YK ARCC debuted its mobile gallery in the summer of 2019. Pictured are board member Brian McCutcheon and artist Terry Pamplin. Photo: Submitted
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mobile art gallery, yk arcc

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Art by Shelley Vanderbyl is displayed in Yellowknife’s mobile gallery in May 2020. Sarah Pruys/Cabin Radio
A YK ARCC show in 2018, called Social Fabric, was held inside a former bank in the Centre Square Mall. Thirty-two artists were featured and 800 people attended. Photo: Submitted

Koyczan described obstacles in establishing his career that stemmed directly from the lack of a territorial art gallery.

“Back when I was showing at YK ARCC, it wasn’t recognized by the Canada Arts Council,” he said. “Therefore, when you go to apply for grants and funding … and you provide your CV saying that you showed work at YK ARCC, they check their records and say the show basically didn’t exist because they don’t recognize it as a legitimate gallery.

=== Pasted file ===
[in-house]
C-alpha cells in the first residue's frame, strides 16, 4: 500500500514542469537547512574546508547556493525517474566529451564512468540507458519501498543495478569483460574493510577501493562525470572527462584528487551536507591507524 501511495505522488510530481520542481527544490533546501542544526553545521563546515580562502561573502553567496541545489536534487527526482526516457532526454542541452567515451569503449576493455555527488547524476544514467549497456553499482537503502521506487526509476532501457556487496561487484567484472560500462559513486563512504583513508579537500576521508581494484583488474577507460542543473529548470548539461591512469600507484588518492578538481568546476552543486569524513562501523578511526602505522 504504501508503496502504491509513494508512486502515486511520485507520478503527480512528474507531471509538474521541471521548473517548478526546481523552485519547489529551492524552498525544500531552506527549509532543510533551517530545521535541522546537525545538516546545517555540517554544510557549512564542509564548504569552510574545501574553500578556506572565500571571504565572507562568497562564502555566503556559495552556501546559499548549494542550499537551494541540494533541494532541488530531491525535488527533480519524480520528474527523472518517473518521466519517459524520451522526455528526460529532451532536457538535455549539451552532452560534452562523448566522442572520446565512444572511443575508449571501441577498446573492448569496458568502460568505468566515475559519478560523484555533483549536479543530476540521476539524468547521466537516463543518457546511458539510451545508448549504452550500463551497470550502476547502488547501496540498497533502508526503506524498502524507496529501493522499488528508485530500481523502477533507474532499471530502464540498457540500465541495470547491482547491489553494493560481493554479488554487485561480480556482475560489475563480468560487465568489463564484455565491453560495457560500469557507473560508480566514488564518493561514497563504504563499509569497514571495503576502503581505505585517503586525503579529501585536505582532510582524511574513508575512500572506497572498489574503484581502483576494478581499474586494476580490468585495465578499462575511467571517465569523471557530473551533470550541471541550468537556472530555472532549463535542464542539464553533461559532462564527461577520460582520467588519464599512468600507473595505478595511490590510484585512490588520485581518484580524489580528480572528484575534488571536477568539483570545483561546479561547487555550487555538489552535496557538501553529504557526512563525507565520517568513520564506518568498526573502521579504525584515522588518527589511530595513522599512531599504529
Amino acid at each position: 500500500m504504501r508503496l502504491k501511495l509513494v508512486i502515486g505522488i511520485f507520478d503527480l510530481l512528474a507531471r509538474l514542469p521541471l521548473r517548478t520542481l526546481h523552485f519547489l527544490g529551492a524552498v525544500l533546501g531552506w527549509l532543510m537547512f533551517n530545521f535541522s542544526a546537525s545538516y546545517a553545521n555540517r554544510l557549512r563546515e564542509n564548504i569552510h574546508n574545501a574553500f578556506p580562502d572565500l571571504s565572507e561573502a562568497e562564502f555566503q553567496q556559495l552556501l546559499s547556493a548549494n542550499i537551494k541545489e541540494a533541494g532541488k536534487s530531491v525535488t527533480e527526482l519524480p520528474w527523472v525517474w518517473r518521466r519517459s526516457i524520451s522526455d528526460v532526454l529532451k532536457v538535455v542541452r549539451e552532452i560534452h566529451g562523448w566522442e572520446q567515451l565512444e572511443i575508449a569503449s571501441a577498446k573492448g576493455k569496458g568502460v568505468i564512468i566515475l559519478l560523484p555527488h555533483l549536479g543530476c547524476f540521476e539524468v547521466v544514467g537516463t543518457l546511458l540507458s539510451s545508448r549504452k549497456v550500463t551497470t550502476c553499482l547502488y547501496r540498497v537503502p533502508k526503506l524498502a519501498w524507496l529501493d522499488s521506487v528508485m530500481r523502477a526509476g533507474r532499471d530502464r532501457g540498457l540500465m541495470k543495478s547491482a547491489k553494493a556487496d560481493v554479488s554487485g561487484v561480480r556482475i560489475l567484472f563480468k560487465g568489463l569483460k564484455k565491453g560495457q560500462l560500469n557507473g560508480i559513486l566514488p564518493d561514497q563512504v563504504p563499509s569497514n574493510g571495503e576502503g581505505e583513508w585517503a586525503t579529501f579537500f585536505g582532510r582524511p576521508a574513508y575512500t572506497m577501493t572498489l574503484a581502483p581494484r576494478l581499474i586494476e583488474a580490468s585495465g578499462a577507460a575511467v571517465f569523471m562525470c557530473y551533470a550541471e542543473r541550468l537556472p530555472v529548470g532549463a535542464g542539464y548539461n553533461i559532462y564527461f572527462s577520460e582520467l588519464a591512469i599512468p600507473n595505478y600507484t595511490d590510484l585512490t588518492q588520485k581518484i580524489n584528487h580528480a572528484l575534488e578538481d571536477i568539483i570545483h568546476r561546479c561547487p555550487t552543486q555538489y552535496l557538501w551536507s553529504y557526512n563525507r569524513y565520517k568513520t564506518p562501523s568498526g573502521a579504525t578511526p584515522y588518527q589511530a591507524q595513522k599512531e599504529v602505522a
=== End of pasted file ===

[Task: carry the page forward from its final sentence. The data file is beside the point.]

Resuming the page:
“I’ve had to work really hard on exporting myself and making artwork that is impactful so that, regardless of where I was located, it would be recognized by people in the south, or around North America, or internationally.

“The NWT needs a contemporary gallery. It’s just holding us back, not having that space.”

‘No GNWT mandate’ for a gallery

In a written statement to Cabin Radio, the territorial Department of Education, Culture, and Employment said it has no plan to create a territorial gallery.

The department said it “does not have a mandate to create physical infrastructure for the arts.”

“However,” the response continued, “the GNWT would be happy to work with regional organizations to see how the GNWT can support their plans.”

Korver believes government involvement in creating an artist-run centre or non-commercial gallery should be limited to provision of funding, so any gallery can remain community-driven and independent.